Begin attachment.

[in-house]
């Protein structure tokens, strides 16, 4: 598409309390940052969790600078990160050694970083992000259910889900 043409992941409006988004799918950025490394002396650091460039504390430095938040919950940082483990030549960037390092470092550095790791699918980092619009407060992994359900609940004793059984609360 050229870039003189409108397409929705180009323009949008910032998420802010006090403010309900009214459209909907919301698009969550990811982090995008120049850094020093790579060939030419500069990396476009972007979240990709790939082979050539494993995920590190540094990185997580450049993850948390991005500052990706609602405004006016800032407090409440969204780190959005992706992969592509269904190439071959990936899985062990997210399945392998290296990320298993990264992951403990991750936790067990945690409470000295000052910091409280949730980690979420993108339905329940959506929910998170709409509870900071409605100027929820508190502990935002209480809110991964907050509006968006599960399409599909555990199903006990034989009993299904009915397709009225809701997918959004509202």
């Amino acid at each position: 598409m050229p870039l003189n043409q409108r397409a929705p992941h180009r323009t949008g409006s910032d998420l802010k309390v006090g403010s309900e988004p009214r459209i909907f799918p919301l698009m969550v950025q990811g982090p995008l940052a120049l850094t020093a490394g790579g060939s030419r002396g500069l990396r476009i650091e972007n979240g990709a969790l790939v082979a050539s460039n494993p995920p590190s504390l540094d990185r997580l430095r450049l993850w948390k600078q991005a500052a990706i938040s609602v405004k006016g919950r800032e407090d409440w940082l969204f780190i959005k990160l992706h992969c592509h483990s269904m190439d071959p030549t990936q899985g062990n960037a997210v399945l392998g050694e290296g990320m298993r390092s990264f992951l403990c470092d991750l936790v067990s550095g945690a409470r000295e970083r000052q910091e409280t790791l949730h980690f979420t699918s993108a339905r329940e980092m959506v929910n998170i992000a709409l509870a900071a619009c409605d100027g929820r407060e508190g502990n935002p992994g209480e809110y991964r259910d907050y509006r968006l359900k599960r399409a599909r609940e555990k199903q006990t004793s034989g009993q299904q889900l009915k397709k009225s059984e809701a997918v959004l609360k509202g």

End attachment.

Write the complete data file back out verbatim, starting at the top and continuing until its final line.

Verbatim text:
[in-house]
């Protein structure tokens, strides 16, 4: 598409309390940052969790600078990160050694970083992000259910889900 043409992941409006988004799918950025490394002396650091460039504390430095938040919950940082483990030549960037390092470092550095790791699918980092619009407060992994359900609940004793059984609360 050229870039003189409108397409929705180009323009949008910032998420802010006090403010309900009214459209909907919301698009969550990811982090995008120049850094020093790579060939030419500069990396476009972007979240990709790939082979050539494993995920590190540094990185997580450049993850948390991005500052990706609602405004006016800032407090409440969204780190959005992706992969592509269904190439071959990936899985062990997210399945392998290296990320298993990264992951403990991750936790067990945690409470000295000052910091409280949730980690979420993108339905329940959506929910998170709409509870900071409605100027929820508190502990935002209480809110991964907050509006968006599960399409599909555990199903006990034989009993299904009915397709009225809701997918959004509202």
């Amino acid at each position: 598409m050229p870039l003189n043409q409108r397409a929705p992941h180009r323009t949008g409006s910032d998420l802010k309390v006090g403010s309900e988004p009214r459209i909907f799918p919301l698009m969550v950025q990811g982090p995008l940052a120049l850094t020093a490394g790579g060939s030419r002396g500069l990396r476009i650091e972007n979240g990709a969790l790939v082979a050539s460039n494993p995920p590190s504390l540094d990185r997580l430095r450049l993850w948390k600078q991005a500052a990706i938040s609602v405004k006016g919950r800032e407090d409440w940082l969204f780190i959005k990160l992706h992969c592509h483990s269904m190439d071959p030549t990936q899985g062990n960037a997210v399945l392998g050694e290296g990320m298993r390092s990264f992951l403990c470092d991750l936790v067990s550095g945690a409470r000295e970083r000052q910091e409280t790791l949730h980690f979420t699918s993108a339905r329940e980092m959506v929910n998170i992000a709409l509870a900071a619009c409605d100027g929820r407060e508190g502990n935002p992994g209480e809110y991964r259910d907050y509006r968006l359900k599960r399409a599909r609940e555990k199903q006990t004793s034989g009993q299904q889900l009915k397709k009225s059984e809701a997918v959004l609360k509202g």